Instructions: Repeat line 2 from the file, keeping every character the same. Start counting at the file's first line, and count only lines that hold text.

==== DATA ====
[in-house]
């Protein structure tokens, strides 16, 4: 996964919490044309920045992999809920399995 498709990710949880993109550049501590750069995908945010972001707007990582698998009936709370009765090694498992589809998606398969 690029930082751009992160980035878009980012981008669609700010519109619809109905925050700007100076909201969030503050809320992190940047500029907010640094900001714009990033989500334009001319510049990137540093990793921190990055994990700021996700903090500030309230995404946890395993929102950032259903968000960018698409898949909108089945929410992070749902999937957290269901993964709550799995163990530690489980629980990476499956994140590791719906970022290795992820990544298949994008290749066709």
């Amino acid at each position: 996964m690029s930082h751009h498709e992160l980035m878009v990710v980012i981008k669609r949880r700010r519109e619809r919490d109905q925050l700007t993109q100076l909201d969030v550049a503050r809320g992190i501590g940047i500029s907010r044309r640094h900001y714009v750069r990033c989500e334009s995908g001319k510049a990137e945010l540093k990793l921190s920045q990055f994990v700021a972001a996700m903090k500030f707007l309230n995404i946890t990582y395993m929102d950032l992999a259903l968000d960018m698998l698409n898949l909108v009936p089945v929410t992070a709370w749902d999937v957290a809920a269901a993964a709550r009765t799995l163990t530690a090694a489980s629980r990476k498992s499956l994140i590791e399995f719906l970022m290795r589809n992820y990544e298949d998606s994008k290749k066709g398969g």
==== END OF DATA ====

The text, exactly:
């Protein structure tokens, strides 16, 4: 996964919490044309920045992999809920399995 498709990710949880993109550049501590750069995908945010972001707007990582698998009936709370009765090694498992589809998606398969 690029930082751009992160980035878009980012981008669609700010519109619809109905925050700007100076909201969030503050809320992190940047500029907010640094900001714009990033989500334009001319510049990137540093990793921190990055994990700021996700903090500030309230995404946890395993929102950032259903968000960018698409898949909108089945929410992070749902999937957290269901993964709550799995163990530690489980629980990476499956994140590791719906970022290795992820990544298949994008290749066709």